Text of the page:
The Boston Marathon Bombing Trial – Judging the Judge

Somehow I got on the mailing list and now I keep receiving requests for donations to the Trump campaign cleverly disguised as surveys on what I think about the issues. I know, I know – my jadedness is showing…

Still, I fill them out and mail them back. I can’t help it. I keep telling myself my voice counts – even if I don’t send a check.

My favorite question usually comes at the end of the survey: what, in my opinion, are the top five issues the Trump presidency should focus on and please rate them in order of importance.

I always choose the one about appointing conservative judges as numero uno.

Now, I know plenty of conservative judges are no more honorable than liberal ones. It’s not the political affiliation but the condition of the heart that makes a man. The reason I always choose this item as my number one in importance is because of what happened at Dzhokhar’s trial.

The government entities who planned, financed and carried out the Boston Marathon bombing (yes that is what I believe) could have dotted every “I” and crossed every “T” and a strong and honorable judge still could have stopped them. (It is becoming harder and harder for me to imagine addressing a judge like George O’Toole as “Your Honor” when his behavior and rulings during the Tsarnaev show trial were anything but honorable).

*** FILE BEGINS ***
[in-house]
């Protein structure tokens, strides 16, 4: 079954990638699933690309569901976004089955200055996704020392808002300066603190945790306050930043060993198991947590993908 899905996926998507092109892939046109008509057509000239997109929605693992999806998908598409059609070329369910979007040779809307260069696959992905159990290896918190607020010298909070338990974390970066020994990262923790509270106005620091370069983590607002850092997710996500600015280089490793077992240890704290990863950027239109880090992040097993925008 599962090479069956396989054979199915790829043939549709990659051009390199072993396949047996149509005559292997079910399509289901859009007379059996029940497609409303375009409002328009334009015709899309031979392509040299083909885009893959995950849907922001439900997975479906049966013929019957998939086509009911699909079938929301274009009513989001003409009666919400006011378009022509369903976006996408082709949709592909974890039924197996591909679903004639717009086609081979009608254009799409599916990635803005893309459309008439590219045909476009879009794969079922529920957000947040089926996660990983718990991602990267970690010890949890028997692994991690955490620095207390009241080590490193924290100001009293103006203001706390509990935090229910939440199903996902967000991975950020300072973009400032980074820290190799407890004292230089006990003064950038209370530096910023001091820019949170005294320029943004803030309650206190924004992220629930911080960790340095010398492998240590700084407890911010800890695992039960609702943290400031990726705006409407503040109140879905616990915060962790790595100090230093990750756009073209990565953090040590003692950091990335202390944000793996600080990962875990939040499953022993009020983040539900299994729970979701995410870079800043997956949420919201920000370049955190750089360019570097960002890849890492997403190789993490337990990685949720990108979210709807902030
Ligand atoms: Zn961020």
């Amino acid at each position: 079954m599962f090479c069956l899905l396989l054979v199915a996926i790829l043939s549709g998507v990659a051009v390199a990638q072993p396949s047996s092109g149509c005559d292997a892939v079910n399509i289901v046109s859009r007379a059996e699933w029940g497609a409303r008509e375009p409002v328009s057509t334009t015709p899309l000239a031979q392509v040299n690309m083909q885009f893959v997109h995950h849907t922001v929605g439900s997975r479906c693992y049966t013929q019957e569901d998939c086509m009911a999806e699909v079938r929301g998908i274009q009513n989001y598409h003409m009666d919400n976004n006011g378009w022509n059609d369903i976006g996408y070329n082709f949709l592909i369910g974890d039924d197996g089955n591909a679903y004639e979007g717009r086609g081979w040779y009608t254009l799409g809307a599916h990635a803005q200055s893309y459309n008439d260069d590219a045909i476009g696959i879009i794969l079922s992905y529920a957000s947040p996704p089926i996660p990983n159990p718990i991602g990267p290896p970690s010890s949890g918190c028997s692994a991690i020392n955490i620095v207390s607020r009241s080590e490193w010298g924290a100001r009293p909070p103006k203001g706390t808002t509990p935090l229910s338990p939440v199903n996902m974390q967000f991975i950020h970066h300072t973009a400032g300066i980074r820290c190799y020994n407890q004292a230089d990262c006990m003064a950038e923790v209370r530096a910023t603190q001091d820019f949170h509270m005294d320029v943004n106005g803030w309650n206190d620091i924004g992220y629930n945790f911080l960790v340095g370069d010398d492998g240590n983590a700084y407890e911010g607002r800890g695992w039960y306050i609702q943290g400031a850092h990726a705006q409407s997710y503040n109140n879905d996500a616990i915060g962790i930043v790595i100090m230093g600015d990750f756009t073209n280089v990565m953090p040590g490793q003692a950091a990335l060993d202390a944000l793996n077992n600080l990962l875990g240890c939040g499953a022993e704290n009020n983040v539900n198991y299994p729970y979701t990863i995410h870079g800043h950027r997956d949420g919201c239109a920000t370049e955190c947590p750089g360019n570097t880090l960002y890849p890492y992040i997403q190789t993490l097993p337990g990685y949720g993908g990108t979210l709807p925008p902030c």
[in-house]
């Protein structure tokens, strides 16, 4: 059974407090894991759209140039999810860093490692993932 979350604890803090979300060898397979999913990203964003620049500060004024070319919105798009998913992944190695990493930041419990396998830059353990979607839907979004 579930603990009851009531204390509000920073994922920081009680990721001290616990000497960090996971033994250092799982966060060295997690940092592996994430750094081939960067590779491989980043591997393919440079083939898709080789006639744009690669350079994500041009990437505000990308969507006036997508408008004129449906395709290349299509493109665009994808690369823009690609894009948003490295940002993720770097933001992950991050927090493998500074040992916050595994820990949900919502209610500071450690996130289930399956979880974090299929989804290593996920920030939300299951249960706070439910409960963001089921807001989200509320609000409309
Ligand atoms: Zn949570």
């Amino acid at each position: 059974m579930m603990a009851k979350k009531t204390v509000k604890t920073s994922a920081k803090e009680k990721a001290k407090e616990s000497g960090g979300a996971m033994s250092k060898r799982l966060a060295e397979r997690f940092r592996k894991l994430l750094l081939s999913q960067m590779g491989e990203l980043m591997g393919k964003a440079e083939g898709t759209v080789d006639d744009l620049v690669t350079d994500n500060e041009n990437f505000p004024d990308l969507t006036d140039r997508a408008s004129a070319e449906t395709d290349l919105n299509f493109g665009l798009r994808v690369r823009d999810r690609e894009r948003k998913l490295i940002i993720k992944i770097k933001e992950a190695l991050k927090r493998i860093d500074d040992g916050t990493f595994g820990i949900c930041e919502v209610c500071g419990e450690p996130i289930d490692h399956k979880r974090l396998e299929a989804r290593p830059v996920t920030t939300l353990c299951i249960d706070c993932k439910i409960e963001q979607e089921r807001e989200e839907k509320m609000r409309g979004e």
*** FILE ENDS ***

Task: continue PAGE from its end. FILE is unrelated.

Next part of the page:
From the hiring of the crisis actors to the creation of supporting Facebook accounts to make unrelated people seem like real bonafide families, from the hiring of the defense team who would agree to defend without really defending the patsy (who so inconveniently lived through the assault in Watertown), to the hand-picked, death-qualified jurors who were guaranteed to convict the accused and sentence him to death, from the easily-controlled media who were spoon-fed whatever the government wanted people to believe before the so-called trial, to the Twitter trolls who successfully masqueraded as supporters of Dzhokhar’s innocence for a period of time before finally showing their true colors and true beliefs, the planners of the Boston Marathon “bombing” thought of everything, closing every loophole.

But did it have to turn out that way? What if…

What if, on the eve of the trial, Judge O’Toole had been unable to sleep, kept awake by a growing sense of unease, a growing feeling of shame at what he was about to do. What if, the next morning, he knew he couldn’t go through with it…

Judy Clarke rises, begins her opening statement, gets to the part where she says “it was him…”

Instead of letting that statement stand, instead of sitting on the bench thinking about his golf game, Judge O’Toole breaks with the script.

“Does counsel propose moving directly to sentencing?”

The journalists in the courtroom immediately begin tweeting.

Clarke seems confused by the interruption from Judge O’Toole. He repeats the question: “Does counsel propose moving directly to sentencing?” Defense asks for a sidebar. WHAT IS GOING ON???

During the extended sidebar that follows, voices are indistinct but clearly animated. Judge O’Toole is firm, making it clear to both sides that he will not be in lock-step with the plan to convict Tsarnaev without a real trial after all. As the stunned attorneys on both sides return to their seats, O’Toole instructs the jurors.